Reggie McKenzie Chose This Path; Now It’s Time to Deliver

I've been a pretty stalwart defender of Oakland Raiders general manager Reggie McKenzie since he took over as the man in charge of making the football decisions at Raiders headquarters. 

Over the course of his tenure, however, it's started to feel like those of us who believe in what McKenzie is doing in Oakland are the last, sad survivors of a once robust civilization that has been forgotten, living in an outpost that was abandoned by all hope and promise long, long ago. 

Too much? Maybe. But being a McKenzie defender is a lonely business these days. 

What exactly has McKenzie done to cause so many of the Silver and Black faithful to jump ship?

Well, obviously many of them read and share the sentiments of those who thought the previous regime got a raw deal and have never gotten over Hue Jackson's ouster. These folks tend to lead the anti-McKenzie charge. 

Then there are fans and observers who started with open minds but have watched while the team has gone out and won exactly eight games the last 32 times they've taken the field. It's hard to fault these folks for feeling uneasy and not exactly trusting McKenzie when he starts talking about how the Raiders actually did improve in 2013 despite not notching even one win more than they did in 2012. (Maybe McKeznie was referring to point differential, where the Raiders improved from -153 in '12 to -131 in '13?)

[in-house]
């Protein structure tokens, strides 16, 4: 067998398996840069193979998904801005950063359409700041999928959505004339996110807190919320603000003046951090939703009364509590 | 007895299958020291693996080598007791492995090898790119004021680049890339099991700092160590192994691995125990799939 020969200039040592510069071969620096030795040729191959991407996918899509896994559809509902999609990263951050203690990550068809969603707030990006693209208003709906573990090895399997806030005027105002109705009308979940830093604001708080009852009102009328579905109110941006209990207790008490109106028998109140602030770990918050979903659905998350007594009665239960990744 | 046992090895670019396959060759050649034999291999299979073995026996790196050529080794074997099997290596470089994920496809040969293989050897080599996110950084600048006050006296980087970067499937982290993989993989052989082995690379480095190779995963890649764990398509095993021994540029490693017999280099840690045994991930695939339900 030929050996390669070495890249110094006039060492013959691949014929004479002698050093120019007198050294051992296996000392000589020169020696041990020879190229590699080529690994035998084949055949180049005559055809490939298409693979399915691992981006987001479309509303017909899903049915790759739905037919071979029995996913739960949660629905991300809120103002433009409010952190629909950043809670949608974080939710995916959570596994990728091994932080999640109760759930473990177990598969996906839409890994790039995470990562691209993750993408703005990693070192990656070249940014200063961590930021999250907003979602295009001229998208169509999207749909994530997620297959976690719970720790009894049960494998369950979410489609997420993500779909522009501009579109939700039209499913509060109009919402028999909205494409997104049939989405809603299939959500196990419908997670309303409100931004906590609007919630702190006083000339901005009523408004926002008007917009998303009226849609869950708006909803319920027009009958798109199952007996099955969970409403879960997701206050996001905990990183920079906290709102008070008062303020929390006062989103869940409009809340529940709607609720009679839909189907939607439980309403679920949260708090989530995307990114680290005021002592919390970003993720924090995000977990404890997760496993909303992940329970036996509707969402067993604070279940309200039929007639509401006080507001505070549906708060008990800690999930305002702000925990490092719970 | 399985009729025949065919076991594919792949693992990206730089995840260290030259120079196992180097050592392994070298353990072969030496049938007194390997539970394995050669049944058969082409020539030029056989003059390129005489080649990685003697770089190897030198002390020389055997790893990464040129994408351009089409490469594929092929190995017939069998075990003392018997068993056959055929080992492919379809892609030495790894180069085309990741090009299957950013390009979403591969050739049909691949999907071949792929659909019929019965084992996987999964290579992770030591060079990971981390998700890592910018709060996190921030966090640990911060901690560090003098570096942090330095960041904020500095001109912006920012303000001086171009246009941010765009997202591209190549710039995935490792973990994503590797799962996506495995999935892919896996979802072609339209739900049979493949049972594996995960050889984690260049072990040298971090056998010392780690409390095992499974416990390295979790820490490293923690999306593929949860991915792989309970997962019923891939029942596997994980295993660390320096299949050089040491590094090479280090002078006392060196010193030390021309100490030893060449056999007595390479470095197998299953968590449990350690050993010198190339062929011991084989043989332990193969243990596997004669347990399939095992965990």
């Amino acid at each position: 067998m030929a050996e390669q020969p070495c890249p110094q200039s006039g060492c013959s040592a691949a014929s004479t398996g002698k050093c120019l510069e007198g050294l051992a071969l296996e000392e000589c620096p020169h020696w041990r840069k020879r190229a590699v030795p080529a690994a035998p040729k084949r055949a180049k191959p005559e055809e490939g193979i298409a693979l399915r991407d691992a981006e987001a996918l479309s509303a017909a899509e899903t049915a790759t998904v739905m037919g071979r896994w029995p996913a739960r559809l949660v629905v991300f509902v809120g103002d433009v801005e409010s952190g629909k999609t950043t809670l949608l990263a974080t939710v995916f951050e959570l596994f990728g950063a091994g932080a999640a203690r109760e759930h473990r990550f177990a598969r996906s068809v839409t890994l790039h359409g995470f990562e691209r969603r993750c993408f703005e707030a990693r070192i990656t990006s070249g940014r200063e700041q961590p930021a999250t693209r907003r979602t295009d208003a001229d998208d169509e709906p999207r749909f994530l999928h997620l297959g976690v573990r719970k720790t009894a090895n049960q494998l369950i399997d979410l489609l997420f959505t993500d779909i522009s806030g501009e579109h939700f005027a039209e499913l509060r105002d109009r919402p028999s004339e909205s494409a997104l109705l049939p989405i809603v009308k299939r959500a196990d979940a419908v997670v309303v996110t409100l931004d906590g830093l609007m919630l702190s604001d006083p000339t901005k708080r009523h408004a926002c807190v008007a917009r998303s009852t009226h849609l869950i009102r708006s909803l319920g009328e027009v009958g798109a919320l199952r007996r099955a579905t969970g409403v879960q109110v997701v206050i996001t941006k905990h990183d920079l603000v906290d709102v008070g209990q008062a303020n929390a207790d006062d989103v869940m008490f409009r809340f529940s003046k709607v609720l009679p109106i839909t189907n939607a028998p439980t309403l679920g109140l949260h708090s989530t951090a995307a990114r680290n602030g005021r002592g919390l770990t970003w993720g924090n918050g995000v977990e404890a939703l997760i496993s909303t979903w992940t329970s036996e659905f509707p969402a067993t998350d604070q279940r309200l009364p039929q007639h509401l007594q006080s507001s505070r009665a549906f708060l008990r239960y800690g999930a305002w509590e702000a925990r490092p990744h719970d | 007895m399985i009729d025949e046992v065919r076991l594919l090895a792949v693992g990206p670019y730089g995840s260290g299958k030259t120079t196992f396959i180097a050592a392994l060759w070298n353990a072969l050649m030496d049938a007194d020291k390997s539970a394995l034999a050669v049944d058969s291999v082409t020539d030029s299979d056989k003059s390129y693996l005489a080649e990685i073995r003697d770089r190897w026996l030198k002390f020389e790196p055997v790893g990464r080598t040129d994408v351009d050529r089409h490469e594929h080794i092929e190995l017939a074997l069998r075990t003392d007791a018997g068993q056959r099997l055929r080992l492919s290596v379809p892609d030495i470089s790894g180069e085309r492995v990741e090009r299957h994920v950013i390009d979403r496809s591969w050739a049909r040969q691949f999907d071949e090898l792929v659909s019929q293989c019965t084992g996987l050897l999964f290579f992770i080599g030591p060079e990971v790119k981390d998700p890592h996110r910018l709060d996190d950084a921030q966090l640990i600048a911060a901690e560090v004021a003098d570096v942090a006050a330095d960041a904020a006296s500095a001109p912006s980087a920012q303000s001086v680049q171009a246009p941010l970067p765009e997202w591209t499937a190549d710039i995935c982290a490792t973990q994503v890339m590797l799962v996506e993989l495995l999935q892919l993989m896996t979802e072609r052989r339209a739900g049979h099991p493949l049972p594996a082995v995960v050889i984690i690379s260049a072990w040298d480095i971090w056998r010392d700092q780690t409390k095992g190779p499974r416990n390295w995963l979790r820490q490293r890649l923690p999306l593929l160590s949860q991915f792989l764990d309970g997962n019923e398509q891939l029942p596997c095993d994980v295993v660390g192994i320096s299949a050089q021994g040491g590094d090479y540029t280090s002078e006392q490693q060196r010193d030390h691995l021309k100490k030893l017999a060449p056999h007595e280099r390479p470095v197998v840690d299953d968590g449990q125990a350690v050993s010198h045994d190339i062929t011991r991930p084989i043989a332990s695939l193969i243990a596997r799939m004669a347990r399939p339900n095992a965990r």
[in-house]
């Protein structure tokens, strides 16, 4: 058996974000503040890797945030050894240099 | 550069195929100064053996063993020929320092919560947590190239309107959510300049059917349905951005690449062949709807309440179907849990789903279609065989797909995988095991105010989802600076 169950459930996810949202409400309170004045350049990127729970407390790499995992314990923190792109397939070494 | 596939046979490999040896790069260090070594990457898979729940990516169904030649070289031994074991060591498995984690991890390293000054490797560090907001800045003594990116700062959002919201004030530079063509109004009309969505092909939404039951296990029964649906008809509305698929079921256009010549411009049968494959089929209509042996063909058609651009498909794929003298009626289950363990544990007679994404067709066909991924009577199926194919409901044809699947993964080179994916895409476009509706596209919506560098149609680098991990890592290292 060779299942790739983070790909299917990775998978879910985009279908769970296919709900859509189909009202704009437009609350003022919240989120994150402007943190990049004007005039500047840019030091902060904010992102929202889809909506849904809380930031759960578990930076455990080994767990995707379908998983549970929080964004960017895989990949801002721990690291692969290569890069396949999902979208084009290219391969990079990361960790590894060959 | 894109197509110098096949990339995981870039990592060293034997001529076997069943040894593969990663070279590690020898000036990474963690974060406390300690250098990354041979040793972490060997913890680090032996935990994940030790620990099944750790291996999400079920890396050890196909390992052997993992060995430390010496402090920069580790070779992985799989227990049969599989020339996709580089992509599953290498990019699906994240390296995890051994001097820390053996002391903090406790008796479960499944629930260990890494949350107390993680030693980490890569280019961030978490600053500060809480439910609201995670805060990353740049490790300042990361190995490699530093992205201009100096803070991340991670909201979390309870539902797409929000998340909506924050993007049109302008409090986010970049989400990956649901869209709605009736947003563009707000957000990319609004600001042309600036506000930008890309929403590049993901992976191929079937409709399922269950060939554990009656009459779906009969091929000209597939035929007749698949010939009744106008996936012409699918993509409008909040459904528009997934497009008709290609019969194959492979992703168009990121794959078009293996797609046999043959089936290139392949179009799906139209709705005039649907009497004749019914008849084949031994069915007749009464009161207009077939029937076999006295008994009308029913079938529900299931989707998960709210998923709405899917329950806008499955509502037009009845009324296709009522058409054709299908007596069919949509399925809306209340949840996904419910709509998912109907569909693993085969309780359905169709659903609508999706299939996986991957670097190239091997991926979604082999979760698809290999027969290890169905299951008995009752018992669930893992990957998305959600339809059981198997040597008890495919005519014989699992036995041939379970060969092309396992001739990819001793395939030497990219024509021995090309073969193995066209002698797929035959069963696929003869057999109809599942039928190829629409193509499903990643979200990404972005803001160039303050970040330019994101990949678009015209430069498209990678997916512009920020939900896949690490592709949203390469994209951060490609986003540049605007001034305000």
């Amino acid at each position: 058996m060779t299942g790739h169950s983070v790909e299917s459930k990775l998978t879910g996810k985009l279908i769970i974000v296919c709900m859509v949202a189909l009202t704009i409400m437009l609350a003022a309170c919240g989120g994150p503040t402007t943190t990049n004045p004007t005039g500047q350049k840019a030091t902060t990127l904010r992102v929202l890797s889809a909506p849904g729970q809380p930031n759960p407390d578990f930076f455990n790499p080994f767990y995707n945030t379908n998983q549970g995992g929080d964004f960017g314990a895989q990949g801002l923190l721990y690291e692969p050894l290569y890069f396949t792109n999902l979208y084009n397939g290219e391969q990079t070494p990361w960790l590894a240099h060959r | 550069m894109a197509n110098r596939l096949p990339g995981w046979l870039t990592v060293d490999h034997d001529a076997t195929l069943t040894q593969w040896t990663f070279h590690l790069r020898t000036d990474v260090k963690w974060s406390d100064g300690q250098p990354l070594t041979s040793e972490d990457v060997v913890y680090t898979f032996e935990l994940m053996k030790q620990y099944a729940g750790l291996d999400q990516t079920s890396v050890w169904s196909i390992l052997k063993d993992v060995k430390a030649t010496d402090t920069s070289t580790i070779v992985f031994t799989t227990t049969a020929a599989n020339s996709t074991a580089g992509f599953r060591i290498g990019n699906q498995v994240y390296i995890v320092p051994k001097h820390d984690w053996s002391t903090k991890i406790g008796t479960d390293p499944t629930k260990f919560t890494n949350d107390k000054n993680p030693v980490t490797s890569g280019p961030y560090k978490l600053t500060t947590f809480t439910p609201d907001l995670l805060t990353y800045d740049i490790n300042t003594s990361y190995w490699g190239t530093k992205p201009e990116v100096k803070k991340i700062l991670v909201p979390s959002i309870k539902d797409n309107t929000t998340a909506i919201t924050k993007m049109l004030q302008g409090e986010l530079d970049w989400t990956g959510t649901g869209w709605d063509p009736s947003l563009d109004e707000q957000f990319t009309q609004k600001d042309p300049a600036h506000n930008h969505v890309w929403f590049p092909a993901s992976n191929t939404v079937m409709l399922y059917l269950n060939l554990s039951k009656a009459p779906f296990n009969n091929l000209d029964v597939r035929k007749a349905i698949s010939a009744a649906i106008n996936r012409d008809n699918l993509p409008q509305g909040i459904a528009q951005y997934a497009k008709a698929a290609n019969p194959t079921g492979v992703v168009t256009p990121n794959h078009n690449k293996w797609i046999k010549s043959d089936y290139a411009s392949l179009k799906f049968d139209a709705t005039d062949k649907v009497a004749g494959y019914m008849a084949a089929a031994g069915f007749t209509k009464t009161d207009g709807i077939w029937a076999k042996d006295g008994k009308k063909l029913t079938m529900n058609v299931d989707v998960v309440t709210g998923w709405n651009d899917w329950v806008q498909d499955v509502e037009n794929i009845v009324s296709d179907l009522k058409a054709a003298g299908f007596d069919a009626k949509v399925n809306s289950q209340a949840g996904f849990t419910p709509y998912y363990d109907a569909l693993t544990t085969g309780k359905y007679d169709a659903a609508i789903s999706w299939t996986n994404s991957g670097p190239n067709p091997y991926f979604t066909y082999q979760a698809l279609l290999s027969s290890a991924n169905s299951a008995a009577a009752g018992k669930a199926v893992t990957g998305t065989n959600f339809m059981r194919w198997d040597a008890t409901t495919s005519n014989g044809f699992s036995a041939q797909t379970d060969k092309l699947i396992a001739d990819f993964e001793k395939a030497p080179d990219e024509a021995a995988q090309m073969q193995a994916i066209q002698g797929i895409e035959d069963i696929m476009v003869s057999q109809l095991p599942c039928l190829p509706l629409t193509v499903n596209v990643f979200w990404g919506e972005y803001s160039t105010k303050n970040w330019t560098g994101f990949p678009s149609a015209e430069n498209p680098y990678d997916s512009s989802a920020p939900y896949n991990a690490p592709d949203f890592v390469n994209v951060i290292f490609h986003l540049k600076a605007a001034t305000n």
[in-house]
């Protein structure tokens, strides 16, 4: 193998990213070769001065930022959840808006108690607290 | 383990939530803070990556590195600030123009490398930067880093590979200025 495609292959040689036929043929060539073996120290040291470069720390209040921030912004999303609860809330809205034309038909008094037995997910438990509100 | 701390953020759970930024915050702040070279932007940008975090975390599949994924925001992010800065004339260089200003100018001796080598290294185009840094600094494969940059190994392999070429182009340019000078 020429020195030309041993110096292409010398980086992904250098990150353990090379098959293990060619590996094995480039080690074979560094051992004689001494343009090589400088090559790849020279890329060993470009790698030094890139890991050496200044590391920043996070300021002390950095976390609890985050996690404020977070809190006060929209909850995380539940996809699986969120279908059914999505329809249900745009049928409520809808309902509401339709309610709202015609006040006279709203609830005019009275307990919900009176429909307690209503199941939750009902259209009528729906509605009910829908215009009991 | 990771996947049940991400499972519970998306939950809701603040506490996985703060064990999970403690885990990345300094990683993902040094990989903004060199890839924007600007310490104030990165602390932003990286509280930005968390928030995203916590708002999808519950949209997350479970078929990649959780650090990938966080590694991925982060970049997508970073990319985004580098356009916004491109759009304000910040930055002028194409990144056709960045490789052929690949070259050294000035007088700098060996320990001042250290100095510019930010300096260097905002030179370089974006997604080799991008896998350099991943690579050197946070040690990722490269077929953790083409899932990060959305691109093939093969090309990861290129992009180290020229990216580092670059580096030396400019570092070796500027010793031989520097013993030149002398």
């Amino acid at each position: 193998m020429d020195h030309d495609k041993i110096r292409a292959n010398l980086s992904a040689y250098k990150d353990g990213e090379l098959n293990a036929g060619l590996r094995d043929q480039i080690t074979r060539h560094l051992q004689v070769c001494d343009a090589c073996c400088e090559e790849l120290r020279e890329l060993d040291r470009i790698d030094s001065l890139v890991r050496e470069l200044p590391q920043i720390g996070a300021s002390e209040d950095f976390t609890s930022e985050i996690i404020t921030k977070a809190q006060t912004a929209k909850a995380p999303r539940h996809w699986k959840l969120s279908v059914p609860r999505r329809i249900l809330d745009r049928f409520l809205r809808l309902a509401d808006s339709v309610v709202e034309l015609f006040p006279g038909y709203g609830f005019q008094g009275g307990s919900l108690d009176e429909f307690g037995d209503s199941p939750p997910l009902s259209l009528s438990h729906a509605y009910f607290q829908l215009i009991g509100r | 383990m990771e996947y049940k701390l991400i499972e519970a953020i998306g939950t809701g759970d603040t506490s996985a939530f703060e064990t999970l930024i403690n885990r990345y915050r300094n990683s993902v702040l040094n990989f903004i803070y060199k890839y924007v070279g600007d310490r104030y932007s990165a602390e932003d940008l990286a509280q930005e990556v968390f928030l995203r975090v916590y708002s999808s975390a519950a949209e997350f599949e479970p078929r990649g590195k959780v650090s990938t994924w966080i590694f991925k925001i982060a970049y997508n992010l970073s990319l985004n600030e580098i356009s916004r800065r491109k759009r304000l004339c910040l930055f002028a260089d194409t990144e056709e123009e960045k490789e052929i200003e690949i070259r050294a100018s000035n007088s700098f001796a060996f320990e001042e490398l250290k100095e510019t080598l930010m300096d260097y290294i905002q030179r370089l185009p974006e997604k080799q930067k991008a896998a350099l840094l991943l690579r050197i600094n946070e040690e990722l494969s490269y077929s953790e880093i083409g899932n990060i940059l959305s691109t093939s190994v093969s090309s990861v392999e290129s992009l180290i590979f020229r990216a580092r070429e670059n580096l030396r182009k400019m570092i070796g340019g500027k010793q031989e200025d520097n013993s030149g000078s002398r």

One reason media and fans tend to have a hard time with McKenzie's stewardship of the Raiders is that he has presided over a pretty hefty exodus of names. Not exactly talent, mind you, but names.

Richard Seymour, Darrius Heyward-Bey, Michael Huff, Tommy Kelly, Philip Wheeler, Desmond Bryant, Rolando McClain. On and on. The names have gone out the door, but have any of those names gone on to prove they were worth what McKenzie and the Raiders would have been paying th...

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